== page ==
Hello! Lovely to see you! Here you will find random posts about living a creative life in country Australia. I am an illustrator. I create, take photos, faff, collect, teach. Watercolour, collage, colour, cheese, travel and dreaming are my faves. And Turkish delight. And cushions. And gardening. And op-shops...

Tuesday, 7 July 2015

#shareaustralia ... my little corner of Australia ( 3 fun family friendly things to do!)


  hanging out at the Japanese Gardens Cafe

 #shareaustralia ... 
 My Little Corner of Australia

Sometimes it takes a little nudge to push us out of the autopilot of the everyday, to wake us up to what is around us.

As you already probably know,I have a pretty busy life, with 3 kids, 2 dogs, 2 cats, a green tree frog and 3 fish, and a husband... and I am small business owner, Instagrammer, blogger, artist and a teacher. We are a loud, crazy, creative, hectic, house of  totally loving chaos, here in Central West NSW, in our lovely home. 

We are blessed to have around us as part of the local attractions big beautiful skies, a distinct set of changing seasons, rolling undulating mountains and valleys, vineyards, pastures and paddocks, amazing granite tors and boulders, rivers and creeks, sheep and bovine beauties.

some of our local attractions

But as we rush around everyday, going to work, getting groceries, paying bills, all the usual, it is easy, way too easy, to forget to appreciate this lovely little corner of Australia that we call home.

So when I read about the Kidspot Challenge to blog or post about 3 fun family things to do in your own area, I sat there coffeee in hand, thinking  "GEE WHIZZ, I...we... should so do that!"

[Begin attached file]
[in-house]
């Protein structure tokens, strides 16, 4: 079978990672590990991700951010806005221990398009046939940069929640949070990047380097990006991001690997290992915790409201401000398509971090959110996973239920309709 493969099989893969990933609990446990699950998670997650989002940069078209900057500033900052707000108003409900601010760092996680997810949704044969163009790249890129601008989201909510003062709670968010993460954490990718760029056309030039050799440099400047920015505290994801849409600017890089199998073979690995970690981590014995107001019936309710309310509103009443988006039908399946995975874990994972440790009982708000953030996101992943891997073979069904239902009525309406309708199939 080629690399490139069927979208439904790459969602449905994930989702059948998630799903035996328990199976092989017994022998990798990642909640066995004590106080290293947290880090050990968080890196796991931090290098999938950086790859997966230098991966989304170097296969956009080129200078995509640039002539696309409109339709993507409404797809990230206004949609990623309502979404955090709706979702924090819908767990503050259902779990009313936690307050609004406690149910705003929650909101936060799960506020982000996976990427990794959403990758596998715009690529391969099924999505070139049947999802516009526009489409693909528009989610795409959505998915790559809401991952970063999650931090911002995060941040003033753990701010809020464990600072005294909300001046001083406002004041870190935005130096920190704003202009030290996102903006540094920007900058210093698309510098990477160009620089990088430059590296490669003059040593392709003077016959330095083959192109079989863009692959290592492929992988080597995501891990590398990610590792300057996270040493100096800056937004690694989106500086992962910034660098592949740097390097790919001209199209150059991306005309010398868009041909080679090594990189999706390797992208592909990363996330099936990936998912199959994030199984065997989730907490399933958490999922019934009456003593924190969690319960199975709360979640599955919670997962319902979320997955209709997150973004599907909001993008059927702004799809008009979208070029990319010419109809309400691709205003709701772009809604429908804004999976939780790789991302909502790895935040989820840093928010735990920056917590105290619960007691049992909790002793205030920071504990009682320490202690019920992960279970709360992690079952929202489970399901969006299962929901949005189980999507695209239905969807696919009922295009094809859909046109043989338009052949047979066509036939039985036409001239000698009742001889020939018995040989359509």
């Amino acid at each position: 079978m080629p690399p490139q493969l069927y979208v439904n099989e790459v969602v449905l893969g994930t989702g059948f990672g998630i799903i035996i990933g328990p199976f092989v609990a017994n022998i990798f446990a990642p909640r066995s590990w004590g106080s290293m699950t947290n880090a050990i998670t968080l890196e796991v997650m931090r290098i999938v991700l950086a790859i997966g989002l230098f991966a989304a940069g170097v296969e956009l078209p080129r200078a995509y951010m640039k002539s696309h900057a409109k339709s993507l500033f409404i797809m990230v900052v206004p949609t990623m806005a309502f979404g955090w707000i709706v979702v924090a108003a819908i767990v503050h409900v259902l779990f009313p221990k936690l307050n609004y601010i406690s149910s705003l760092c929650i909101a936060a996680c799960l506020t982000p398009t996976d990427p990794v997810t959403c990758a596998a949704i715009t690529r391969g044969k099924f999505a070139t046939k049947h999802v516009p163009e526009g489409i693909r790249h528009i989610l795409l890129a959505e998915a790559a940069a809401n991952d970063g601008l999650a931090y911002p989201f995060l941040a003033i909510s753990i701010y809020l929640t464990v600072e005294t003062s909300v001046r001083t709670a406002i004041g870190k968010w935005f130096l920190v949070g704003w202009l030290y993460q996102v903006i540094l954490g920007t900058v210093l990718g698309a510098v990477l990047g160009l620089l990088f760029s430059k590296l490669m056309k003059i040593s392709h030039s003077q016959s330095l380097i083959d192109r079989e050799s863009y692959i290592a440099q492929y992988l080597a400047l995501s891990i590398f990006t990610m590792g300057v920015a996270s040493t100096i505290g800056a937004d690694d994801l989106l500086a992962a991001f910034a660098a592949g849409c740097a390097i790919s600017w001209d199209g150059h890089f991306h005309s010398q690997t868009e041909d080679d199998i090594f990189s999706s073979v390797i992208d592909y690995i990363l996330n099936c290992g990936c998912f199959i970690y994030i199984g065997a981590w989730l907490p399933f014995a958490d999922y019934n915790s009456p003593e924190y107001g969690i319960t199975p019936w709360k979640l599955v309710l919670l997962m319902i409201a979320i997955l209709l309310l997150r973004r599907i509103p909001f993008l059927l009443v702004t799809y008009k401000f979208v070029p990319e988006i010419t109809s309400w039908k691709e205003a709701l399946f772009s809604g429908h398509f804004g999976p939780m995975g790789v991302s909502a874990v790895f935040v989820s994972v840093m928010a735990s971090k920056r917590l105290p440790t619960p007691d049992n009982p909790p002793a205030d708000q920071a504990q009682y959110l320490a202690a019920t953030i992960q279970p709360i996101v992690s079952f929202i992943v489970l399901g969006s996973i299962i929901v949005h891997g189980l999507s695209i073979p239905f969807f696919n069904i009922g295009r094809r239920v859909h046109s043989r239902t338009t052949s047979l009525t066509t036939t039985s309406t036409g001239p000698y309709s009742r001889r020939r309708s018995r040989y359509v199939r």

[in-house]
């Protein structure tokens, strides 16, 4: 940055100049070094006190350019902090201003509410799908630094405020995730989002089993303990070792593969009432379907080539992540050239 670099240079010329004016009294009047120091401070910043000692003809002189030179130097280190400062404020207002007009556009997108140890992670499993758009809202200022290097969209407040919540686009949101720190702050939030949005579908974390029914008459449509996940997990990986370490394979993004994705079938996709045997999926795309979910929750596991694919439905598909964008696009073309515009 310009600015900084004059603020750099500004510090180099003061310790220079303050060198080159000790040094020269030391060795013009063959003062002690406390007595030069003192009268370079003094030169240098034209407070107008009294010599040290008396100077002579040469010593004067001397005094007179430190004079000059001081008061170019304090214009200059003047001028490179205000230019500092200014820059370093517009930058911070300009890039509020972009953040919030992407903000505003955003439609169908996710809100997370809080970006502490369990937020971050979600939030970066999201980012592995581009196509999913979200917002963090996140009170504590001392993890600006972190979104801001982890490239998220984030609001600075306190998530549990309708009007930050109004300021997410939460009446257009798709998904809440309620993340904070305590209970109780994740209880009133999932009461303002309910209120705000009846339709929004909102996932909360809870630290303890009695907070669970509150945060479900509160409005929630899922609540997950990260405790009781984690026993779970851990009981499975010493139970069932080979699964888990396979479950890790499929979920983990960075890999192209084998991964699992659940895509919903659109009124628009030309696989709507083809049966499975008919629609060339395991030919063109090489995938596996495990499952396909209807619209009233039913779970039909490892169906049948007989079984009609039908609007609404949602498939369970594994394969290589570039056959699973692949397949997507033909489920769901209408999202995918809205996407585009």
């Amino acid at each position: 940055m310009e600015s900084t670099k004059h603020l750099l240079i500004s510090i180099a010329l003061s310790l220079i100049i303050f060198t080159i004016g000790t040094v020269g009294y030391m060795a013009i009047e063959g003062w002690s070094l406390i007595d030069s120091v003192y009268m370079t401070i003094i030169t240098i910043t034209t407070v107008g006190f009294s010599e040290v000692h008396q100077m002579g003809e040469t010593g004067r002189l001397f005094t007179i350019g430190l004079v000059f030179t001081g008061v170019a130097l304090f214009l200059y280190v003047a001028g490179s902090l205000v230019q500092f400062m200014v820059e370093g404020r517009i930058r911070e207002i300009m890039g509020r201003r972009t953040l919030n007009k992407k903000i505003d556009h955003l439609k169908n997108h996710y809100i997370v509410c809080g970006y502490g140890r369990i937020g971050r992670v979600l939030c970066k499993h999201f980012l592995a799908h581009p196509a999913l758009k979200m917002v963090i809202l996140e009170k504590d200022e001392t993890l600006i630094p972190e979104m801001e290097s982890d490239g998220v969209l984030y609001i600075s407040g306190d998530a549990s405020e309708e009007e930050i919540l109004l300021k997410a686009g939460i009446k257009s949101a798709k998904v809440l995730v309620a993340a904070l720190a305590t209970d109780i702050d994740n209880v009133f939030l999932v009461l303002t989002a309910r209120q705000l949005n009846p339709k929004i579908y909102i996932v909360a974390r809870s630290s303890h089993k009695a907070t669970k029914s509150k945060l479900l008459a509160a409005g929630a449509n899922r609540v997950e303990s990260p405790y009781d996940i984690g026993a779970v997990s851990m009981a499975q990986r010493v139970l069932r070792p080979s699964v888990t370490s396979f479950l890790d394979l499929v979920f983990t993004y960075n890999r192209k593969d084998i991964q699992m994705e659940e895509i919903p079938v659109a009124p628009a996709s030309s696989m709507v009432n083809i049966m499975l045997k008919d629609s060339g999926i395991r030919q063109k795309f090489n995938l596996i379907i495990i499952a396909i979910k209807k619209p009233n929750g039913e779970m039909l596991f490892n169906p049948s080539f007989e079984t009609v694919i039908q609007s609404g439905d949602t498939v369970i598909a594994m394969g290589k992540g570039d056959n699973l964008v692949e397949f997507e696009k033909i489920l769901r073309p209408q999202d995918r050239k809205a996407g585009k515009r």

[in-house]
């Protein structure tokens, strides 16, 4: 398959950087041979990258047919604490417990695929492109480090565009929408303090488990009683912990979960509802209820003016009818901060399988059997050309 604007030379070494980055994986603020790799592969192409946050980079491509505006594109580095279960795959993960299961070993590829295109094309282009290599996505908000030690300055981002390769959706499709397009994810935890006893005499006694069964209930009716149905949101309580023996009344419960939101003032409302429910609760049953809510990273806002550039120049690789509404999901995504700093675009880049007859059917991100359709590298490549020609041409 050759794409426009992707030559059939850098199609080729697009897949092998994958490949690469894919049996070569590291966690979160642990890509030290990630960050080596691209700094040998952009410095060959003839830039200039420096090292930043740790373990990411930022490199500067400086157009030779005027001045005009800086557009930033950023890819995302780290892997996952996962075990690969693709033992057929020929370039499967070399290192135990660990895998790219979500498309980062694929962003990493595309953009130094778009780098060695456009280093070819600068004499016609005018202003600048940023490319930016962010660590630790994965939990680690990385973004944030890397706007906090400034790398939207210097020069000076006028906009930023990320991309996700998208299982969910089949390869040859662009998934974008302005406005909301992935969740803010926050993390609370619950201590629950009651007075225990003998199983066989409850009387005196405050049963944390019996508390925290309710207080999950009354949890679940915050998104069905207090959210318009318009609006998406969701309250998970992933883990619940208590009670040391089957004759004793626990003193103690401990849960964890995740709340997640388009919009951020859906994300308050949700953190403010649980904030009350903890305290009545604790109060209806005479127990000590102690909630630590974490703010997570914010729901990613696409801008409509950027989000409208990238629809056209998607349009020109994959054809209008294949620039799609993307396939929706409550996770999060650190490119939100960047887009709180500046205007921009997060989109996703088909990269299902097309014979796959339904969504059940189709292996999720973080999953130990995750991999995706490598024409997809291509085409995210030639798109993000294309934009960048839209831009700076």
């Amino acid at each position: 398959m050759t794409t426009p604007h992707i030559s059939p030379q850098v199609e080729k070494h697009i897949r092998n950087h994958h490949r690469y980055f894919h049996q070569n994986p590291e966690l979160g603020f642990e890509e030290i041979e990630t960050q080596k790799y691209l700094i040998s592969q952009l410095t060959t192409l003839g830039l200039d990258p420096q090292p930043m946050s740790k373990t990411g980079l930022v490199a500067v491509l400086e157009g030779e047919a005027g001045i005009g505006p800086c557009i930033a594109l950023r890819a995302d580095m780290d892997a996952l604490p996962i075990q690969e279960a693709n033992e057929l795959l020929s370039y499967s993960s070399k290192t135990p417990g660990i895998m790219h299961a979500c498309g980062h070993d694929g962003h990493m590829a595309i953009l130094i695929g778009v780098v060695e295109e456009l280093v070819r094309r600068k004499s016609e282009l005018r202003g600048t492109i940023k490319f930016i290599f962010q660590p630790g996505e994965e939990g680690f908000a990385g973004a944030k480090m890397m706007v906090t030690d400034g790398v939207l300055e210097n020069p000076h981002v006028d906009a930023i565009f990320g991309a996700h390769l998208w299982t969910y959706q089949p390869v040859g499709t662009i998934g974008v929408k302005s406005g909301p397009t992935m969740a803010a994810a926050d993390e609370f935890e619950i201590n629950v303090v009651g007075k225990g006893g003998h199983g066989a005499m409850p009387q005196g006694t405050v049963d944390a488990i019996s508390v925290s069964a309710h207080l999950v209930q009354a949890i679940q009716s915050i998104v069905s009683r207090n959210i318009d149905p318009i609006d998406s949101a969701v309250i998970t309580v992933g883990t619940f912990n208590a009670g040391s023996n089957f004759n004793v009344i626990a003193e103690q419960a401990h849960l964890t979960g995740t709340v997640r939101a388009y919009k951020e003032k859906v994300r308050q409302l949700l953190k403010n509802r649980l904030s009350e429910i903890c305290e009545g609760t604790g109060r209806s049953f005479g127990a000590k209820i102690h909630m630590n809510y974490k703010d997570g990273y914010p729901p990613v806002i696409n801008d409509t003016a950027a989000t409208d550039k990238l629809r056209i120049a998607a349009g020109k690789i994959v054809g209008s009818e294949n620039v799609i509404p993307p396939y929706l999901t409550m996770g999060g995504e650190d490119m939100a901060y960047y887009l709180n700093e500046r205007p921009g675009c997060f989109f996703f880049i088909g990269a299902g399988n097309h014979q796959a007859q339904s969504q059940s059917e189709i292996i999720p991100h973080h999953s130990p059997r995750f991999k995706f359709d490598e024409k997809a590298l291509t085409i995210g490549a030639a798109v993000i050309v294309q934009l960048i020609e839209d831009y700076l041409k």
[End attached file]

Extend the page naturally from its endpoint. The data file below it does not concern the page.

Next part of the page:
Yep, I thought this will be something to help get us out of the house, get our Wintery, screen-adddicted butts out of the house. Nudge us to take some time. And yep, I am so pleased I did!

Because the next few weekends we spent having fun, exploring our little corner of Australia, as a family.

But hold on, gosh, I should probably introduce where this little corner is! Where are we? What is our corner?

Well, as I mentioned, we are in the Central West of NSW, about 2 hours from Canberra, 4 hours drive from Sydney CBD, and 8 hours from Melbourne. We are part of the Wiradjuri language group of NSW, the largest language group in NSW. In fact, the name of our town is derived from the Wiradjuri word for rocks-Coura. In 1847 it was changed to the name it has today - COWRA.


a little map, showing the location of Cowra

It is not a huge place, but some may know of us because of a quite sad and tragic part of Australian and modern military history which happened just over the hill from my home, The Cowra Breakout.

Because in August 1944, Japanese POW's who were being held here(along with other nationalities such as Italians)staged a mass escape. These men knew it was virtual suicide, with no hope of success, but these men were unable to further endure the shame and disgrace that came with having surrendered to their enemies or being captured by them.

The Cowra Breakout is a significant part what gives our local area a unique history

Hundreds of Japanese died, as well as 4 Australians, with over one hundred others injured and wounded. This was actually the largest mass escape in modern military history.